For the people of Cetinje, the factories brought one extra thing: jobs. Obod alone employed over 5000 people, which accounted for 50 to 70 percent of the town’s population in the latter half of the 20th century. The figures for Kosuta are harder to come by, but the sheer size of its area, which rivals Obod’s 14,000 square feet, indicates a work force of additional several thousands.
Death of manufacture
Unfortunately, Cetinje’s economic troubles had already began by the time the factories are mostly likely to have opened. Following Montenegro’s emancipation from Italian occupation in 1943, Cetinje had lost its capital status to Podgorica and gone into steady social and political decline.
That new industries would spring up during such hardship might seem like a paradox, but it’s in fact precisely the state’s top-down efforts to elevate manufacture at the expense of other sectors of the society that are believed to have destabilized the local economy and brought about the demise of Cetinje’s previously strong cultural and tourism industries.
Ultimately, Obod and Kosuta, too, fell victim to history. As waves of privatization and social unrest swept through a rapidly disintegrating Yugoslavia in the early 1990s, many factory workers suddenly found themselves either without work or unpaid for the work they still had. The Yugoslav wars, though never actually reaching Montenegrin soil, were the final nail in the coffin of Cetinje’s economy: it simply could not survive the collapse of the state around it.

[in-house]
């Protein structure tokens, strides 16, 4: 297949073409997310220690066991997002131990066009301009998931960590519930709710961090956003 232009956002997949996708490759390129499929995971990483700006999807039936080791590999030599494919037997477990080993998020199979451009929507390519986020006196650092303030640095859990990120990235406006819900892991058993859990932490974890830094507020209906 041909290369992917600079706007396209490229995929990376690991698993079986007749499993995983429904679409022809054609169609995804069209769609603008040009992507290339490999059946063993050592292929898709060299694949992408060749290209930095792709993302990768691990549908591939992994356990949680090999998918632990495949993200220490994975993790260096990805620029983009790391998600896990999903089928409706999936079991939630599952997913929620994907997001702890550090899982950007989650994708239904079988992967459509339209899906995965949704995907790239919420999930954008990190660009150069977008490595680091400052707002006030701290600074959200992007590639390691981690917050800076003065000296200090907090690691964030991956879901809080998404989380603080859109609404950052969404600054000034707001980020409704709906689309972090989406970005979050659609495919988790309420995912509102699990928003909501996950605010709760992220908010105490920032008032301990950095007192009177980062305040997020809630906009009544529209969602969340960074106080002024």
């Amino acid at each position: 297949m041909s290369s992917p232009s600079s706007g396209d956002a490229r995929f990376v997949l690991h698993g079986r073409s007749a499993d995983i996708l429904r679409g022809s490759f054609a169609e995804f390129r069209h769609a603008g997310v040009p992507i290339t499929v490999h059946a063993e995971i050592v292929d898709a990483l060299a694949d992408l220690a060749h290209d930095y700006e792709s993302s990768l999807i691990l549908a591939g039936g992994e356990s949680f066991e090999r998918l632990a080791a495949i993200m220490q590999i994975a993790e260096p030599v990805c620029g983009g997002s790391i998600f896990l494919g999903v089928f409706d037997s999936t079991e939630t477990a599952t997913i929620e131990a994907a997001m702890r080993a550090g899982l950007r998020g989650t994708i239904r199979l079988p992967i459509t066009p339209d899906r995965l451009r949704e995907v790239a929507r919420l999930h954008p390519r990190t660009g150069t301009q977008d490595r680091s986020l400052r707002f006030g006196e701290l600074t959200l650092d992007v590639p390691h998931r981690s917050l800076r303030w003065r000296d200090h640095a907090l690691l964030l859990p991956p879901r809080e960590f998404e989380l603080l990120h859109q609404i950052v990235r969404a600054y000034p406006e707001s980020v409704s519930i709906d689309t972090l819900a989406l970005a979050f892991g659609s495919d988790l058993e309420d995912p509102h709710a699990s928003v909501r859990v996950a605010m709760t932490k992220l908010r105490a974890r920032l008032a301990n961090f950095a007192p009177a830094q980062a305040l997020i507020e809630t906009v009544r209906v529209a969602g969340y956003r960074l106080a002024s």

Our host Gabriella still remembers the devastation of these years: ”Half of our population lost their income all of a sudden. Men and women who’d been factory workers for all their lives were suddenly left with nothing. They went from door to door asking for any kind of work. Of course, nobody had anything to offer. There were simply no jobs left for anybody in the city.”
The palace of dogs
After the economic collapse of the early 1990s, the two factories appear to have taken two different courses. While there is an initiative to revive the Obod area – I return to this wildly fascinating turn of events in a bit – the future of Kosuta remains as uncertain and controversial as ever. 20 years after the closing of the shoe factory, its former workers are still involved in an on-going legal battle to receive compensation for their years of unpaid work during the company’s exceedingly long and shady bankruptcy proceedings.
Meanwhile, the property has fallen into despair. Though we saw virtually no graffiti or empty beer cans while we were there – the place was a mess for sure, but that doesn’t necessarily require human interference to happen, just time – we did find the North end of the complex to be squatted by a large pack of wild dogs. This presented us with an entirely new and unfamiliar concern: by going in, would we risk being attacked by rabid canines? Back home the thought would have been laughable, but elsewhere in the world wild dogs have been known to kill and seriously injure people.